High-Energy Solar Gamma-Ray-Flares

Monday, 15 December 2014
James M Ryan1, Martin A Lee2, Georgia Adair de Nolfo3, Emily L Anderson2 and Arvind Nair4, (1)Univ New Hampshire, Durham, NH, United States, (2)Univ of New Hampshire, Durham, NH, United States, (3)NASA Goddard Space Flight Ctr, Greenbelt, MD, United States, (4)Case Western Reserve University, Mechanical Engineering, Cleveland, OH, United States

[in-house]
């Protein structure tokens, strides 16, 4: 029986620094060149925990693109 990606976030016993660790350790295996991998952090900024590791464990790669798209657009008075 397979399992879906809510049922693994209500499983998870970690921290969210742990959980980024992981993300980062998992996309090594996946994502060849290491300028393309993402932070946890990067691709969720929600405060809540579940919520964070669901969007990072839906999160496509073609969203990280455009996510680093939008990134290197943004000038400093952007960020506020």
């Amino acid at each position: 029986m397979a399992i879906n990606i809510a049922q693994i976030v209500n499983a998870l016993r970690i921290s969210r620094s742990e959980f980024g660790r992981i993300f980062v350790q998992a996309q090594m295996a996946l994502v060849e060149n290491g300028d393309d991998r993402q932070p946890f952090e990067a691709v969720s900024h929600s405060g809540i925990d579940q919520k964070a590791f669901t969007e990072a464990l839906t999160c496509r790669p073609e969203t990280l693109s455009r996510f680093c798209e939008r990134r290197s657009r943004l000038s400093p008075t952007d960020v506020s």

Long duration high-energy gamma-ray flares, recognized the first time in the 1982 June 3 flare, were thought to be rare. However, the Fermi mission with superior gamma-ray sensitivity, has registered almost two dozen such flares. This number allows for investigations into the distribution of the relevant parameters governing these events, in part mitigating some of the observational bias due to instrument sensitivity. We report progress in quantifying key solar parameters that describe these events to see if pre-Fermi reports of this phenomenon misrepresent this class of events. The context for interpreting the gamma-ray data is a stochastic acceleration diffusion model that predicts the precipitation of high-energy ions accelerated in large loops. Two versions of this model are used: a leaky box and one that explicitly includes the spatial diffusion into the denser parts of the solar atmosphere.